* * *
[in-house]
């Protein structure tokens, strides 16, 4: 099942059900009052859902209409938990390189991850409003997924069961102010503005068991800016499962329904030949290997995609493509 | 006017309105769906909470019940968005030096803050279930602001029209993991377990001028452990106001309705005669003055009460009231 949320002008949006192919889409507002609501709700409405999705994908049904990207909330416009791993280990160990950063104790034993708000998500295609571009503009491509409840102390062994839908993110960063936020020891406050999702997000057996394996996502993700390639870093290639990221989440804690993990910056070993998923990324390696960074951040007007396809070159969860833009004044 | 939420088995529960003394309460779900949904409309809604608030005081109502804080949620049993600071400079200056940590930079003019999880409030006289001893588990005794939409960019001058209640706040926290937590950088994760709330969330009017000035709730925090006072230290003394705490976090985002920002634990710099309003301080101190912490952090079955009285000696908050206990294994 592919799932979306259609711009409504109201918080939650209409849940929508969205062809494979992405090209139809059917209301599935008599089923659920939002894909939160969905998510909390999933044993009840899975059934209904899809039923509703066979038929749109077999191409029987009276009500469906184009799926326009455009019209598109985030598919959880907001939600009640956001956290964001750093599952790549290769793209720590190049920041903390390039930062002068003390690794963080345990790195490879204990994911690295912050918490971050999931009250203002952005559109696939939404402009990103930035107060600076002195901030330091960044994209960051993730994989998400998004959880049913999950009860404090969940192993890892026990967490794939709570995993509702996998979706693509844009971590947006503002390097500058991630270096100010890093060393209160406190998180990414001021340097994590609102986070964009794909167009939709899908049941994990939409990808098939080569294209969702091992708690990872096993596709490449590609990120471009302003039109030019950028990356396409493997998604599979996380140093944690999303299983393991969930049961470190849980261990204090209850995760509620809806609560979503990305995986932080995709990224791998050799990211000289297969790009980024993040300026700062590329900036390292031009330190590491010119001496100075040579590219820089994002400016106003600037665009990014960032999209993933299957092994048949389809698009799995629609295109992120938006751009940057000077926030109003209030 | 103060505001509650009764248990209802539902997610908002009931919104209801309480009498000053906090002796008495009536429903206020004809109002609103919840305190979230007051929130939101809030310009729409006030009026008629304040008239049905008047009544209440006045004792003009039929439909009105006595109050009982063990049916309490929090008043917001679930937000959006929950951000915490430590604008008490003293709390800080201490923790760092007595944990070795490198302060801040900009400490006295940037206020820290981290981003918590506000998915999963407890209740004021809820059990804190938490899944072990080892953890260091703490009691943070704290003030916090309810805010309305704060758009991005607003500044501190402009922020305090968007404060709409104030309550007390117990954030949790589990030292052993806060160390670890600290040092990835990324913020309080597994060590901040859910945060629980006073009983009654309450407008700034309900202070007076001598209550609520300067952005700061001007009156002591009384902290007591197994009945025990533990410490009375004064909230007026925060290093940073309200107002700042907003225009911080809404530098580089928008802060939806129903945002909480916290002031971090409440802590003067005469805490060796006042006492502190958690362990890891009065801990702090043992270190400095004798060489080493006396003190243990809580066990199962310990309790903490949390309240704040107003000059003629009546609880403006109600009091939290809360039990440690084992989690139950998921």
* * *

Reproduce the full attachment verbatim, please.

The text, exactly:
[in-house]
């Protein structure tokens, strides 16, 4: 099942059900009052859902209409938990390189991850409003997924069961102010503005068991800016499962329904030949290997995609493509 | 006017309105769906909470019940968005030096803050279930602001029209993991377990001028452990106001309705005669003055009460009231 949320002008949006192919889409507002609501709700409405999705994908049904990207909330416009791993280990160990950063104790034993708000998500295609571009503009491509409840102390062994839908993110960063936020020891406050999702997000057996394996996502993700390639870093290639990221989440804690993990910056070993998923990324390696960074951040007007396809070159969860833009004044 | 939420088995529960003394309460779900949904409309809604608030005081109502804080949620049993600071400079200056940590930079003019999880409030006289001893588990005794939409960019001058209640706040926290937590950088994760709330969330009017000035709730925090006072230290003394705490976090985002920002634990710099309003301080101190912490952090079955009285000696908050206990294994 592919799932979306259609711009409504109201918080939650209409849940929508969205062809494979992405090209139809059917209301599935008599089923659920939002894909939160969905998510909390999933044993009840899975059934209904899809039923509703066979038929749109077999191409029987009276009500469906184009799926326009455009019209598109985030598919959880907001939600009640956001956290964001750093599952790549290769793209720590190049920041903390390039930062002068003390690794963080345990790195490879204990994911690295912050918490971050999931009250203002952005559109696939939404402009990103930035107060600076002195901030330091960044994209960051993730994989998400998004959880049913999950009860404090969940192993890892026990967490794939709570995993509702996998979706693509844009971590947006503002390097500058991630270096100010890093060393209160406190998180990414001021340097994590609102986070964009794909167009939709899908049941994990939409990808098939080569294209969702091992708690990872096993596709490449590609990120471009302003039109030019950028990356396409493997998604599979996380140093944690999303299983393991969930049961470190849980261990204090209850995760509620809806609560979503990305995986932080995709990224791998050799990211000289297969790009980024993040300026700062590329900036390292031009330190590491010119001496100075040579590219820089994002400016106003600037665009990014960032999209993933299957092994048949389809698009799995629609295109992120938006751009940057000077926030109003209030 | 103060505001509650009764248990209802539902997610908002009931919104209801309480009498000053906090002796008495009536429903206020004809109002609103919840305190979230007051929130939101809030310009729409006030009026008629304040008239049905008047009544209440006045004792003009039929439909009105006595109050009982063990049916309490929090008043917001679930937000959006929950951000915490430590604008008490003293709390800080201490923790760092007595944990070795490198302060801040900009400490006295940037206020820290981290981003918590506000998915999963407890209740004021809820059990804190938490899944072990080892953890260091703490009691943070704290003030916090309810805010309305704060758009991005607003500044501190402009922020305090968007404060709409104030309550007390117990954030949790589990030292052993806060160390670890600290040092990835990324913020309080597994060590901040859910945060629980006073009983009654309450407008700034309900202070007076001598209550609520300067952005700061001007009156002591009384902290007591197994009945025990533990410490009375004064909230007026925060290093940073309200107002700042907003225009911080809404530098580089928008802060939806129903945002909480916290002031971090409440802590003067005469805490060796006042006492502190958690362990890891009065801990702090043992270190400095004798060489080493006396003190243990809580066990199962310990309790903490949390309240704040107003000059003629009546609880403006109600009091939290809360039990440690084992989690139950998921």